Price Of Salmon Spiking Amid Recent Sea Lice Outbreaks

Image courtesy of Renee Rendler-Kaplan

The next time you’re looking to add some lox to your bagel or perhaps make salmon en papillote, you may have to fork over a bit more cash than before. Salmon populations are down amid recent “acute” outbreaks of sea lice, driving prices upstream.

According to the Nasdaq Salmon Index, salmon prices are at historic highs, reports Quartz, because sea lice — a parasite also known as a sea louse or salmon louse — have been chomping down extra hard on fish populations in Scotland and Norway this year.

Norway, the world’s biggest salmon producer, exported 5% less by volume in 2016 than it did in 2015, while global production fell around 9%.

Sea lice infestations are a pricy problem for the farmed Atlantic salmon industry, costing around $550 million in lost output each year, expert Ian Bricknell from the University of Maine told Quartz.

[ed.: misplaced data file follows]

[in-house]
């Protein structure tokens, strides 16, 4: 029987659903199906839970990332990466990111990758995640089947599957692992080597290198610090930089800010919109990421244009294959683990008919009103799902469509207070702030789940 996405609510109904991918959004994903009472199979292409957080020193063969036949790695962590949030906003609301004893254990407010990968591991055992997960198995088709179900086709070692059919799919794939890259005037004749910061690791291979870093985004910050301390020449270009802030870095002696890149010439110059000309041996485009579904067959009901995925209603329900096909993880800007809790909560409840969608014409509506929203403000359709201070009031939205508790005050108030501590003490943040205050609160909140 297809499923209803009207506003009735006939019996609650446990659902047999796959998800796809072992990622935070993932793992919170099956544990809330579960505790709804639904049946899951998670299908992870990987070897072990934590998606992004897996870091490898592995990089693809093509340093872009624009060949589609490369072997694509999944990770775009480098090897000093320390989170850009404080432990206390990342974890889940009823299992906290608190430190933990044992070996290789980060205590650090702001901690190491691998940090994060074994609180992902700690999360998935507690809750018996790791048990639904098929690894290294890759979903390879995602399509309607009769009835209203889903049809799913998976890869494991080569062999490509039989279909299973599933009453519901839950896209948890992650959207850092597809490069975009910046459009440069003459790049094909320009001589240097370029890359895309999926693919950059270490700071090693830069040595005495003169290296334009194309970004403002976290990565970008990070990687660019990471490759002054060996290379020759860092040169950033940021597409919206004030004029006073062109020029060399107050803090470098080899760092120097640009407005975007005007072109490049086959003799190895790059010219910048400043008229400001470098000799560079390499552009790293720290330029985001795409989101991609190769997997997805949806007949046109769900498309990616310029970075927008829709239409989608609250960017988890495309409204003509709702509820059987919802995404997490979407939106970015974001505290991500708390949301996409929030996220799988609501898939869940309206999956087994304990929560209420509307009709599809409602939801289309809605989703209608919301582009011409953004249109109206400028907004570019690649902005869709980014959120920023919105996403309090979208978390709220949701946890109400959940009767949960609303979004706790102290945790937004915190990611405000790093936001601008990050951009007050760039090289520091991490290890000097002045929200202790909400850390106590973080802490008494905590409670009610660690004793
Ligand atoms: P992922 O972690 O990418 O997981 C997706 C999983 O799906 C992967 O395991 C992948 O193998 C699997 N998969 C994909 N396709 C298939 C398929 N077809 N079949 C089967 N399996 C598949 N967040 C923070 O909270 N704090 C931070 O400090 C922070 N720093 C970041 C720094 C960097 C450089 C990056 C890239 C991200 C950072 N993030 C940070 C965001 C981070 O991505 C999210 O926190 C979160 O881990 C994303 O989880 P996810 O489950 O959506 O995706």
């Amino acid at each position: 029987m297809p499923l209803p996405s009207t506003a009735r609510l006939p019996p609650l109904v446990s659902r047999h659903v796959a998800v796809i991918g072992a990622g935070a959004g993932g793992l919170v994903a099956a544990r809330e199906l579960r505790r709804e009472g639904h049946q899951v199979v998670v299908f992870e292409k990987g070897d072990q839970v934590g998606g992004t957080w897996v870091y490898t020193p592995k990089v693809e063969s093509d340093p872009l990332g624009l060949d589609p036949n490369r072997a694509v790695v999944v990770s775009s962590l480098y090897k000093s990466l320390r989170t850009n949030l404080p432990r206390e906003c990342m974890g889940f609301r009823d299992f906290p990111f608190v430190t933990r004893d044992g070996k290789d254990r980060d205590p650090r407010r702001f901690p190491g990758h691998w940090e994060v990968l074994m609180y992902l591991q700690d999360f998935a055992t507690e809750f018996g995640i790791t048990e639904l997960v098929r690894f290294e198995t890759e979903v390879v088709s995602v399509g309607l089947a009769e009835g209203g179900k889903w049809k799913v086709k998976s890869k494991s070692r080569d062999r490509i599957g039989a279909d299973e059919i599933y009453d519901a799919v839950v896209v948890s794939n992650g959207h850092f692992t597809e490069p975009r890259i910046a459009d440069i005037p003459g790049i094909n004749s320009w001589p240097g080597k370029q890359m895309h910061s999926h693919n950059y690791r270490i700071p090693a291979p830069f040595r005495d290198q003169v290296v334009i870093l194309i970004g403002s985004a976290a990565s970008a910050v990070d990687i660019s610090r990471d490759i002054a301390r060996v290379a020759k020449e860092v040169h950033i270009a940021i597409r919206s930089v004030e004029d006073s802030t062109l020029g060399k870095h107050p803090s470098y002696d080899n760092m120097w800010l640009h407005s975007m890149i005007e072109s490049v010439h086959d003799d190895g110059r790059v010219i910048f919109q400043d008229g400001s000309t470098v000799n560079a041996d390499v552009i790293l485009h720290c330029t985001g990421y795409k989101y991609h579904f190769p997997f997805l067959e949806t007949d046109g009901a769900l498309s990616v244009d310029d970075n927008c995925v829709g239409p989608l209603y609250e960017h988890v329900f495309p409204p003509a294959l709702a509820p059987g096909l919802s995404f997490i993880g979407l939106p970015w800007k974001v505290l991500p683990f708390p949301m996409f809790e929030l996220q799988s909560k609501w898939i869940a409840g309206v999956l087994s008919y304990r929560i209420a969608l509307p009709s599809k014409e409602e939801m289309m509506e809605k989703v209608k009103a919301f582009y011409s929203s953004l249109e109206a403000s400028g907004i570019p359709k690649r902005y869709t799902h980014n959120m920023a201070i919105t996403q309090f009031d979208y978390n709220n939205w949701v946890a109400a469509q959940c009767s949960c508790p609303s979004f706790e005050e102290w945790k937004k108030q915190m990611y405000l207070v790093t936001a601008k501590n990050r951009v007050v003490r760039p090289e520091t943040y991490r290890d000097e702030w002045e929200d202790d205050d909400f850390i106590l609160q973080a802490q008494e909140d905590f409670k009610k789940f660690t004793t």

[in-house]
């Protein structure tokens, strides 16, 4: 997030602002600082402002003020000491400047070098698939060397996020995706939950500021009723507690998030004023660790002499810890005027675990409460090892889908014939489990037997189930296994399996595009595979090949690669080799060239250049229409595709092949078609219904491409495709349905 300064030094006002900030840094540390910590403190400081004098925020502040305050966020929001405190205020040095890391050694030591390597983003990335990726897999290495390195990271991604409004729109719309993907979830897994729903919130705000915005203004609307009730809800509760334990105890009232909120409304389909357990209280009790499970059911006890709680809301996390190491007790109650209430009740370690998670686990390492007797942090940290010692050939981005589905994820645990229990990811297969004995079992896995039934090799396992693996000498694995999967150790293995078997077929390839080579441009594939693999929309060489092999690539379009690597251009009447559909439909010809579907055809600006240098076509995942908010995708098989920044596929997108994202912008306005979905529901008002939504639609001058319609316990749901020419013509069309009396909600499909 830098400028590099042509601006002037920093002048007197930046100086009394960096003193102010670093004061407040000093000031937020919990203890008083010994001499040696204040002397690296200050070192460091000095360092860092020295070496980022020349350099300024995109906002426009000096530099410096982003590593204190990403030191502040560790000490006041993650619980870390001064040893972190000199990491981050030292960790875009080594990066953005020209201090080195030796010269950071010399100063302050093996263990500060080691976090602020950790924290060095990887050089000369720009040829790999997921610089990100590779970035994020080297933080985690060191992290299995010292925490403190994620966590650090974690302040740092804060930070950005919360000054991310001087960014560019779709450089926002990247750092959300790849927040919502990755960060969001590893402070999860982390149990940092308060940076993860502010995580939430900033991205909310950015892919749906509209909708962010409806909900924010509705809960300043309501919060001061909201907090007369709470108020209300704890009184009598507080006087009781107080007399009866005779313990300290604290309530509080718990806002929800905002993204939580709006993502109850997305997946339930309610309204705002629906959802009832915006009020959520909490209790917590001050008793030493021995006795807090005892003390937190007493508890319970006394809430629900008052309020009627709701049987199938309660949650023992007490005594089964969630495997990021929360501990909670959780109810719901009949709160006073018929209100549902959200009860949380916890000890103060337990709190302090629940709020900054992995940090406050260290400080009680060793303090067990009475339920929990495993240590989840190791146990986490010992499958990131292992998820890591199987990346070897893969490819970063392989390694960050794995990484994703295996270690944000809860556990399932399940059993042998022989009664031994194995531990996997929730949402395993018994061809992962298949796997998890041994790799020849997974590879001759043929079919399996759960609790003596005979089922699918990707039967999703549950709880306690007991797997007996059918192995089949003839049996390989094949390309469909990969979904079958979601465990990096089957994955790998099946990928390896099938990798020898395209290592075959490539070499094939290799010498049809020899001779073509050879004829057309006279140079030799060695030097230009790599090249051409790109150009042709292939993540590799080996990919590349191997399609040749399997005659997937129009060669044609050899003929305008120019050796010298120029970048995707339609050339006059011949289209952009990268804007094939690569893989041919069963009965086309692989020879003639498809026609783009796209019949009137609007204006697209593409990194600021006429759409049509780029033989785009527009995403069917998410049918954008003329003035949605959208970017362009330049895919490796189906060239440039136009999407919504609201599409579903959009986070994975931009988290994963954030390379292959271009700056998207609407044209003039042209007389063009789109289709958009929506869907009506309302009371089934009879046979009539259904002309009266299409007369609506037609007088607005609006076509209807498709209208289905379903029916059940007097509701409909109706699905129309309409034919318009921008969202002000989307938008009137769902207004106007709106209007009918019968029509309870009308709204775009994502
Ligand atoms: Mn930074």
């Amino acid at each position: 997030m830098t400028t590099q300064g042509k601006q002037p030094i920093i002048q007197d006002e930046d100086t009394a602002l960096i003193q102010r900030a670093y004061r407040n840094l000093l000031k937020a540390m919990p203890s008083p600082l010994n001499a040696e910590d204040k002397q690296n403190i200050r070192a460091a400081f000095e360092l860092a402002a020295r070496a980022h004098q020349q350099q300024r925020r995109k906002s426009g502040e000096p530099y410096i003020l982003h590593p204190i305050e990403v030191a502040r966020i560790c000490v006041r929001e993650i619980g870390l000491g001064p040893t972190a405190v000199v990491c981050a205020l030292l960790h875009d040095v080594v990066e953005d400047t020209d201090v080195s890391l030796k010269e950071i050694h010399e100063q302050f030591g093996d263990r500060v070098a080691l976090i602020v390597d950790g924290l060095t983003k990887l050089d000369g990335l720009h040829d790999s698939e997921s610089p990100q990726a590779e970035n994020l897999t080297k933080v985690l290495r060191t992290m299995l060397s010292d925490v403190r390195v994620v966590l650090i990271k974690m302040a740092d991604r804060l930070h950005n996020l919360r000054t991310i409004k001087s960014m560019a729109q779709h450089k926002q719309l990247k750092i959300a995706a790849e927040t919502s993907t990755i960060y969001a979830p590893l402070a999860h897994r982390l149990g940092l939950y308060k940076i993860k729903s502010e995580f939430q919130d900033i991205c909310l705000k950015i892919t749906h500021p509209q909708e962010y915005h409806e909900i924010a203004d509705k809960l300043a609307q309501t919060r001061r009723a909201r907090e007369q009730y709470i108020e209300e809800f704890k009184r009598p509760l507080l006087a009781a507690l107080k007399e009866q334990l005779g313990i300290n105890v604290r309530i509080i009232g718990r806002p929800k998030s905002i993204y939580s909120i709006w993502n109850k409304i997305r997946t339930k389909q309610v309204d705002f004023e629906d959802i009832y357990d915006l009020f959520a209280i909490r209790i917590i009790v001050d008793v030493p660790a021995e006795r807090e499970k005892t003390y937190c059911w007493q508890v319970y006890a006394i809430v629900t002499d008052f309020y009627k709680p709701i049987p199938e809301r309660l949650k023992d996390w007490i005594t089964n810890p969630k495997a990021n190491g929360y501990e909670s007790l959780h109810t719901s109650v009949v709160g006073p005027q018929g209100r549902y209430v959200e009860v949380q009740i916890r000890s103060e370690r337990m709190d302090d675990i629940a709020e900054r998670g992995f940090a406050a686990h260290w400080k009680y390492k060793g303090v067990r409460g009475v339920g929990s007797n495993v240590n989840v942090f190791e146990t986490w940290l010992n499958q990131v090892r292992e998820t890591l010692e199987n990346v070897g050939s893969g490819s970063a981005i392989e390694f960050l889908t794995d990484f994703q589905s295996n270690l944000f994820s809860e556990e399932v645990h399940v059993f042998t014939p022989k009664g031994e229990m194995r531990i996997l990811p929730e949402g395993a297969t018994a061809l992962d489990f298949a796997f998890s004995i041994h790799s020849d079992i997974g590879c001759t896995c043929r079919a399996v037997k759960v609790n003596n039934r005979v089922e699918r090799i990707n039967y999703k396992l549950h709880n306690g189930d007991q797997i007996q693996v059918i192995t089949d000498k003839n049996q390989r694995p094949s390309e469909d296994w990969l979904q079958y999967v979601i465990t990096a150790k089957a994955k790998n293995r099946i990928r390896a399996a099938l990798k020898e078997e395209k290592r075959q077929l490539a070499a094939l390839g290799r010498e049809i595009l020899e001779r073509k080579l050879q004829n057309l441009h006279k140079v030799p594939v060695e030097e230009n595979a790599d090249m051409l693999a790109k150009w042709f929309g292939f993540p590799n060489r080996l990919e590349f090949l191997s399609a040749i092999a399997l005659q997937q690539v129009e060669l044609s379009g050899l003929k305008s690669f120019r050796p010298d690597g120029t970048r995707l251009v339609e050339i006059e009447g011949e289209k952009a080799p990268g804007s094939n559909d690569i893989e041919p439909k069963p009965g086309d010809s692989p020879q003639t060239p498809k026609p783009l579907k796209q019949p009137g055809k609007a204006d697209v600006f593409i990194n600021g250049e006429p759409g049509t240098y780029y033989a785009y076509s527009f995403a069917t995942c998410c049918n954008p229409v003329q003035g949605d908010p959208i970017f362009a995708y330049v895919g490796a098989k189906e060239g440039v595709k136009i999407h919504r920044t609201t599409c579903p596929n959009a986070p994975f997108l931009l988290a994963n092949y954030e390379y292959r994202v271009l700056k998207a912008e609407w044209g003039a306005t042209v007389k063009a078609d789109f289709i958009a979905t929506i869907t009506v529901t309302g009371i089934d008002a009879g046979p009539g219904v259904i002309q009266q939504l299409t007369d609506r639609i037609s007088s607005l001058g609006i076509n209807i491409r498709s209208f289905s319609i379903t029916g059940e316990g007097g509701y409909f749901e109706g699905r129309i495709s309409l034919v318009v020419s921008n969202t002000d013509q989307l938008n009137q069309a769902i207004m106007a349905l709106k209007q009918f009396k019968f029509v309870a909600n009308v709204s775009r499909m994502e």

Adult salmon can handle the lice, but a dozen or so of the parasites can wear down a younger fish’s immune system, opening the door to other infections and ultimately, killing it. And although wild salmon may get a few parasites in open waters, the lice are killed when they spawn in freshwater streams. By comparison, farms — with salmon confined in smaller spaces — can create a breeding ground for the pests.

While scientists are at work trying to come up with various methods of combating such outbreaks, sea lice are likely doing enough damage to create higher prices for consumers in 2017. Maybe you don’t need that second slice of lox, after all.